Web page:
Is slowing economic growth behind Obama's failure to dominate in the polls? Not according to his supporters. They blame voters'--especially the GOP's--implacable racial animus. Michael Medved with a rebuttal.
|Do You Like this Article? Then Like Us on Facebook.|
As the Obama campaign struggles against powerful riptides of economic bad news, some of the president's most fervent apologists have returned to the old habit of blaming all his political troubles on racism.
State Sen. Louise Lucas, one of the leaders of the official "Obama Truth Team" in the crucial swing state of Virginia, told a local radio show that Mitt Romney and his supporters won't accept anyone "other than a white man in the White House." She declared that she couldn't conceive of any other reason that her fellow citizens might disapprove of the incumbent president. "All of the folks who are saying, 'We don't like Barack Obama,' they can't tell you any reason that they don't...I absolutely believe it's all about race, and for the first time in my life I've been able to convince my children finally that racism is alive and well."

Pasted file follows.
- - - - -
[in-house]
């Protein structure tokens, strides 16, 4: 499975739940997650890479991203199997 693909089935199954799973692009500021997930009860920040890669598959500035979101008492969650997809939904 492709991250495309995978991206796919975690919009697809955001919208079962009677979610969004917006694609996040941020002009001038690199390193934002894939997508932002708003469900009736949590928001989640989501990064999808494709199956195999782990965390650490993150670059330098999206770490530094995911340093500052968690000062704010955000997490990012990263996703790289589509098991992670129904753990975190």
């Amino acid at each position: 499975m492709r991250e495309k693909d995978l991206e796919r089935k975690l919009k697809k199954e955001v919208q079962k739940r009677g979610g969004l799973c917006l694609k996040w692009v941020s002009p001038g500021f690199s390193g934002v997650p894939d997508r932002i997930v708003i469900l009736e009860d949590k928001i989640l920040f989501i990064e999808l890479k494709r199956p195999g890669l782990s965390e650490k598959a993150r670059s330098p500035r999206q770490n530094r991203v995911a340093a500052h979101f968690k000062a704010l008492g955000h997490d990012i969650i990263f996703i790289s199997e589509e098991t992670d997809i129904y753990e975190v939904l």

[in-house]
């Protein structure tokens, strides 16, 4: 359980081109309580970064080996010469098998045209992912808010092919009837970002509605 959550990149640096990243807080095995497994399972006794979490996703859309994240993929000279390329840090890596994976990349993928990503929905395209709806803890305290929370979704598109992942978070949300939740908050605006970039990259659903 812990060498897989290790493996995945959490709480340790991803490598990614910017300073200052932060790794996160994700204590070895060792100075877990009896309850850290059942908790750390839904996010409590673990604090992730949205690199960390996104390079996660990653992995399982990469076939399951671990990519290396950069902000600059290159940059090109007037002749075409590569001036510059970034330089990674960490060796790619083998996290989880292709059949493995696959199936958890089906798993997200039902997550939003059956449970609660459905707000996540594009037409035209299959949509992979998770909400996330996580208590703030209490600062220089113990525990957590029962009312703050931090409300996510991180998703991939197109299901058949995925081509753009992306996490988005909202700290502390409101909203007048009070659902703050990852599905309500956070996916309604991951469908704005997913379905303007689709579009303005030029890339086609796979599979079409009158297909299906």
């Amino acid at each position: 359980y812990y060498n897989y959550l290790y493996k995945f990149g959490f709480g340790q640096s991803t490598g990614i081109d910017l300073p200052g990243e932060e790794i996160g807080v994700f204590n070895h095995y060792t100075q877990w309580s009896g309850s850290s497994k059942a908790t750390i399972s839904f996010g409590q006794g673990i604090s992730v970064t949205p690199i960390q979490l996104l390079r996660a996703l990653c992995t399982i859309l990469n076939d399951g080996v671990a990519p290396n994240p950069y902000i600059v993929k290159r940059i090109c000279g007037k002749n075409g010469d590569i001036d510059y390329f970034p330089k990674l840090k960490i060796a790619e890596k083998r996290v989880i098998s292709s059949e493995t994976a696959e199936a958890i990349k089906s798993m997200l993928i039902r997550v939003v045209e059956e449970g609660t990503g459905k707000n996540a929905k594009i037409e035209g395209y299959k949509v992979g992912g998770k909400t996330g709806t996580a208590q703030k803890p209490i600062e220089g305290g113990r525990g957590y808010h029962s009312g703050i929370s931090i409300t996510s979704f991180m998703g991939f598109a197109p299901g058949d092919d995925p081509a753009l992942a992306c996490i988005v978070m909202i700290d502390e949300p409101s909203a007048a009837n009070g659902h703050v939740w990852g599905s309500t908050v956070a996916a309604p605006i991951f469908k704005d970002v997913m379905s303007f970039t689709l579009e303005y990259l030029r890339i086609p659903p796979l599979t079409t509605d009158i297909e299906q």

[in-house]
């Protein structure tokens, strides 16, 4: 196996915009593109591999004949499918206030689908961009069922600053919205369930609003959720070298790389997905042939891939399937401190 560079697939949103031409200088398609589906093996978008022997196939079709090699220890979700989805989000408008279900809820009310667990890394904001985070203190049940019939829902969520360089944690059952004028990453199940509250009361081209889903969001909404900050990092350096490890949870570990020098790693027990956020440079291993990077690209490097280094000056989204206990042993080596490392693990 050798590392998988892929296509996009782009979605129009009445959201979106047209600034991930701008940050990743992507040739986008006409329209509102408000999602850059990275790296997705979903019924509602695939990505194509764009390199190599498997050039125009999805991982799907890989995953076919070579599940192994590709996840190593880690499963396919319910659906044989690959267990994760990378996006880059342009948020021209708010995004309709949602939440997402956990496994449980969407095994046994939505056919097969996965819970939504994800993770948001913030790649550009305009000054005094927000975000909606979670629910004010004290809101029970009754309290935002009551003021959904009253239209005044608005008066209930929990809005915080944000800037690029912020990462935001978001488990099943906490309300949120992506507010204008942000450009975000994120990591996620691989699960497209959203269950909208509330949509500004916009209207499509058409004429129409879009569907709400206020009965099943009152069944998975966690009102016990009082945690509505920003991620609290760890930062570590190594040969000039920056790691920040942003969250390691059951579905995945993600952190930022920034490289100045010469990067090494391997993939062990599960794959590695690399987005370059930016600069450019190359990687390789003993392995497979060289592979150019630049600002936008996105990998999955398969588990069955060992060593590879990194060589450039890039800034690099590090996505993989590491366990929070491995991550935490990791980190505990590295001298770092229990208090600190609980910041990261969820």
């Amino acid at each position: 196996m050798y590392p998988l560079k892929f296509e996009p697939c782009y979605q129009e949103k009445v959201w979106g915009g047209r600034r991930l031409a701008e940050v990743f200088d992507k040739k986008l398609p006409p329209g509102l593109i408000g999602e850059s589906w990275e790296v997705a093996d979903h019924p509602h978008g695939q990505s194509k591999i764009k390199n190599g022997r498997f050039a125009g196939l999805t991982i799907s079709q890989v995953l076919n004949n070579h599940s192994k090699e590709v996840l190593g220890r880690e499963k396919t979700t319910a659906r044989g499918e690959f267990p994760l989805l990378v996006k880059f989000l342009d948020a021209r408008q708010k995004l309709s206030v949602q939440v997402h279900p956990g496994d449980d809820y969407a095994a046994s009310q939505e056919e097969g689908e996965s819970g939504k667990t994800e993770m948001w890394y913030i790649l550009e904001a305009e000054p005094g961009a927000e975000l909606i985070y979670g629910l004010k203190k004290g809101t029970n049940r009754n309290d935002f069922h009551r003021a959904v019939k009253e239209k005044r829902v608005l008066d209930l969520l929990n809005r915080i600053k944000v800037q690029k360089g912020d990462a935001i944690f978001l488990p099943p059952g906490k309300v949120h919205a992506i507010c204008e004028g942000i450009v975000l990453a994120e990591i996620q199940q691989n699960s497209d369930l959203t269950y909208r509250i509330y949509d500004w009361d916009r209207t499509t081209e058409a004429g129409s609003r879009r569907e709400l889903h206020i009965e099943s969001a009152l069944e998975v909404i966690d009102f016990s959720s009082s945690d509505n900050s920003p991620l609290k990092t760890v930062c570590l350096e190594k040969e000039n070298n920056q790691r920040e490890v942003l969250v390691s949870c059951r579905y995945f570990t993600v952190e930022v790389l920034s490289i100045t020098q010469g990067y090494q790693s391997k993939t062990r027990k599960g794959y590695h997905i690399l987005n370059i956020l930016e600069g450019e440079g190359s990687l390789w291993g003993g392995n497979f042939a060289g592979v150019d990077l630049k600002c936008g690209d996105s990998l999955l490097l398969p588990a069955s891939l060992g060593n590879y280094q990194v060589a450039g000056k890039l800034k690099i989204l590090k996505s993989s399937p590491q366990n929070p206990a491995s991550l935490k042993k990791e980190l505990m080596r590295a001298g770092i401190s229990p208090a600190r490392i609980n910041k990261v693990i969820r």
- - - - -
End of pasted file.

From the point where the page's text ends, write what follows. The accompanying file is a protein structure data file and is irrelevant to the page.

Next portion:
On a similar note, Huffington Post editor Howard Fineman condemned the Romney campaign for exploiting racial animosity to try to undermine Obama. "He is playing to, and has from the beginning of the campaign, playing to the kind of nativist base of the Tea Party," he told the MSNBC audience of The Chris Matthews Show. "And by nativist I mean people who are in essence afraid of the world."
Together with the host, Fineman agreed with Democratic consultant Bob Shrum that the GOP couldn't cope with America's transformation into a diverse, multiethnic society. "The Republican Party has become the vessel of the resentful, of the fearful, of the people who are anxious," Shrum helpfully explained, noting with undisguised contempt that "Mitt Romney kowtows to them."
This grand theory about GOP racism conveniently ignores Romney's well-publicized flirtation with potential vice presidential picks that hardly fit the stuffy, Anglo-Saxon mold, including the African-American superstar Condoleezza Rice, the Indian-American GOP governors Bobby Jindal and Nikki Haley, the Latino Sen. Marco Rubio, and the Latino Republican governors Susana Martinez and Brian Sandoval. Even if Romney avoids a possible groundbreaking choice and selects a more "conventional" Republican candidate, his high-profile promotion of his party's rising non-white stars hardly shows a frightened candidate who is "kowtowing" to bigotry or narrow-mindedness.
SOURCE: The Daily Beast